The Arabic name is composed of three words with a hisaab al-jummal value of 1695 with the corresponding value of each word as 903, 665 and 127. The words “tree” and “life” each have the value of 903 and 665 respectively with a total value of 1568 which doesn’t include the value for the word “dominion.” Despite being a closely related Semitic language, the corresponding Hebrew word for tree is derived from another root (no pun intended), with the entire word “tree of life” having a numerical value of 1606, with the words “tree” and “life” each having the value of 970 and 636 respectively. Now, if we subtract the Arabic value of “tree of life” from the Hebrew (1606-1568) we get 38 (which interestingly is the value of 19, the divine number times two, with the two alluding to the two names or revelations). Then if we subtract the Hebrew numerical value of “life” from the Arabic one (665-636) we get 29 (which also happens to be the value of adding the individual numbers for the values of the Arabic words “tree of life” [9, 0, 3, 6, 6 and 5]). Adding that 29 to our 38 we get 67. Now things get interesting. What do you think we get if we subtract the numerical value of the Arabic “tree” from the Hebrew one? That’s right, it’s 67.

What’s also interesting is if we take the Arabic value for “life” and subtract it from the value of the Hebrew words “knowledge of good and evil” (772-665) we get 107. If we now subtract the difference in the values for the word “tree” in Arabic and Hebrew (the magic 67) that we previously calculated from 107 we get 40. Despite 40 also being a symbolic number in both faiths, it’s more importantly the difference in the numerical values of the Arabic and Hebrew Divine names (66-26) Allah “ٱللَّـهُ” and YHWH “יְהֹוָ֥ה” respectively.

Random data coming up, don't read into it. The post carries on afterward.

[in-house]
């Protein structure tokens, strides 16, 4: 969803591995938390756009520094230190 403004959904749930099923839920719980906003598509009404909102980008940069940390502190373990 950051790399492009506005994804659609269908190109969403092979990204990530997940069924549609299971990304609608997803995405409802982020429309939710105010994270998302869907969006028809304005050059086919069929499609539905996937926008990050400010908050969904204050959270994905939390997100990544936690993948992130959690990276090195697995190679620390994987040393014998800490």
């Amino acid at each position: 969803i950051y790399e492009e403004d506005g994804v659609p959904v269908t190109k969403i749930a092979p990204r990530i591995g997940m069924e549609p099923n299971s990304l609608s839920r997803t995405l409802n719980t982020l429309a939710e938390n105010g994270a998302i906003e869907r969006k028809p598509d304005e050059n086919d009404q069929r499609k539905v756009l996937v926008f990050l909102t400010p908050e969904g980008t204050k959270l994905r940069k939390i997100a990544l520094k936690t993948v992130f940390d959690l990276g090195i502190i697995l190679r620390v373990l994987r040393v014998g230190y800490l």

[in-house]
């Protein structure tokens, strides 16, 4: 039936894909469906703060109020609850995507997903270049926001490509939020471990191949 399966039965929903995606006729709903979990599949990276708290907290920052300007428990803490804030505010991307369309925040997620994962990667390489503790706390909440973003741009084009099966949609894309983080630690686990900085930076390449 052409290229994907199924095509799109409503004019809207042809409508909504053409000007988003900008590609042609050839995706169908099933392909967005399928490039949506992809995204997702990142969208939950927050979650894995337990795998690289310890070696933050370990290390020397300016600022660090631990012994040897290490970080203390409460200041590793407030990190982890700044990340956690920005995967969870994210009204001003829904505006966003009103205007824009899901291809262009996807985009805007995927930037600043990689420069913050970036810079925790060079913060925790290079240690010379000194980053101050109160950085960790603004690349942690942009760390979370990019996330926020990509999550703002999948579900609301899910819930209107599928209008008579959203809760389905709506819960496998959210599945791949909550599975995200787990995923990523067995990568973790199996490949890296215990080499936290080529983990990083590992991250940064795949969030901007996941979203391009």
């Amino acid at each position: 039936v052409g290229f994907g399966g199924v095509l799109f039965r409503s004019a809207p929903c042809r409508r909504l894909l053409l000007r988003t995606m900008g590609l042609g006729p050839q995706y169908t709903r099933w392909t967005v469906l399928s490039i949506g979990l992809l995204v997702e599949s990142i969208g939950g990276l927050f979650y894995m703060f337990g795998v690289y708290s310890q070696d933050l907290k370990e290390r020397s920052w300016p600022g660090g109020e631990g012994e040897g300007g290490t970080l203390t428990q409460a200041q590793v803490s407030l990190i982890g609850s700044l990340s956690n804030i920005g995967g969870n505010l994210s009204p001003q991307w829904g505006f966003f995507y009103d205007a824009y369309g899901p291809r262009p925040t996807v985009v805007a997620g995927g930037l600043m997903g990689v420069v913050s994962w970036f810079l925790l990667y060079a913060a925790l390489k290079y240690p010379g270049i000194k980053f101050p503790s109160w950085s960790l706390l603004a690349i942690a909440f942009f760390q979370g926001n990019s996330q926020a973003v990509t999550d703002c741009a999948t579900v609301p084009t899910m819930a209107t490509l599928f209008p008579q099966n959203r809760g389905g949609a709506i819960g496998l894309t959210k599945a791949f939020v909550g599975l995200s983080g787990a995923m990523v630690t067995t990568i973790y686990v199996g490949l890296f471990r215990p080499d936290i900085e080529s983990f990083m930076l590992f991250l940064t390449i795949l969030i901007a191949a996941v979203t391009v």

21

21 is a significant number as it is the value of multiplying three by seven which are among the most significant and repeated numbers in both Islam and Judaism. It also adds up to the number three when its individual numbers are added together.

If we multiply the value of the Divine names together, we get 1716. If we then subtract the value of the Arabic “tree of life and dominion” (1695) we get 21. Likewise, if we add the individual numbers of the Arabic word ““tree of life and dominion” (1, 6, 9 and 5) it’s also adding up to, you guessed it, 21. Finally, if we go back to the 67 and the 107, the difference in the numerical values of the words for “tree” and “life” in both languages/sacred texts, we find that their individual numbers also add up to 21.

These numerological links between the Torah and Quran are very interesting and deserve more investigation. Do you know of any other links? If so, please share in the comments! Wishing you all some very inspired reflection.

Photo by SUNIL PATEL from Pexels

The truth of the tree; Do metaphor archetypes (proto-metaphors) exist?

Some words are very old in that they can be traced back over 3000 years or more. Sometimes the meaning is also preserved especially for words describing material things as opposed to concepts. Archetypes of these things exist such that an apple is recognized as an apple regardless of variation in shape, color or taste. What’s interesting is that metaphorical archetypes also seem to exist, and we can observe this in words with metaphorical connections developing from either in words where they share a common root or not. If we examine the concept of truth and the word tree in different languages, we can discover some interesting patterns.